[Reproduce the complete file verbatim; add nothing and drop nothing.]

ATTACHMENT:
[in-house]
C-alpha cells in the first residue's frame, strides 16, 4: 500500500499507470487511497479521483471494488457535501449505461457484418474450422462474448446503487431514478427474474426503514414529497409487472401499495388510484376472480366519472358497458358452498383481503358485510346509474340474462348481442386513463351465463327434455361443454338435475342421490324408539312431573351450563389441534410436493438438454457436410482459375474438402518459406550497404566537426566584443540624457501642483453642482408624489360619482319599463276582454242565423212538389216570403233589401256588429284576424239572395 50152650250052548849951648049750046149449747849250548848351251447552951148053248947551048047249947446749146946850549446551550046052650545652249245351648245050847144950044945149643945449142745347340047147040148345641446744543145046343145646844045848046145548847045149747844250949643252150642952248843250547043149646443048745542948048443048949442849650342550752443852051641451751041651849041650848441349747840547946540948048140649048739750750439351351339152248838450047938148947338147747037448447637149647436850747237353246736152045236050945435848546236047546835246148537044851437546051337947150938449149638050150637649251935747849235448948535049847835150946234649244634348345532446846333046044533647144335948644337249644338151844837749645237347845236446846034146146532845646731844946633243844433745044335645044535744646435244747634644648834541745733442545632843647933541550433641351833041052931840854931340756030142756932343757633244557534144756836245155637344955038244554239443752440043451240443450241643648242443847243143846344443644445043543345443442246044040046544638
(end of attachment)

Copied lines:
[in-house]
C-alpha cells in the first residue's frame, strides 16, 4: 500500500499507470487511497479521483471494488457535501449505461457484418474450422462474448446503487431514478427474474426503514414529497409487472401499495388510484376472480366519472358497458358452498383481503358485510346509474340474462348481442386513463351465463327434455361443454338435475342421490324408539312431573351450563389441534410436493438438454457436410482459375474438402518459406550497404566537426566584443540624457501642483453642482408624489360619482319599463276582454242565423212538389216570403233589401256588429284576424239572395 50152650250052548849951648049750046149449747849250548848351251447552951148053248947551048047249947446749146946850549446551550046052650545652249245351648245050847144950044945149643945449142745347340047147040148345641446744543145046343145646844045848046145548847045149747844250949643252150642952248843250547043149646443048745542948048443048949442849650342550752443852051641451751041651849041650848441349747840547946540948048140649048739750750439351351339152248838450047938148947338147747037448447637149647436850747237353246736152045236050945435848546236047546835246148537044851437546051337947150938449149638050150637649251935747849235448948535049847835150946234649244634348345532446846333046044533647144335948644337249644338151844837749645237347845236446846034146146532845646731844946633243844433745044335645044535744646435244747634644648834541745733442545632843647933541550433641351833041052931840854931340756030142756932343757633244557534144756836245155637344955038244554239443752440043451240443450241643648242443847243143846344443644445043543345443442246044040046544638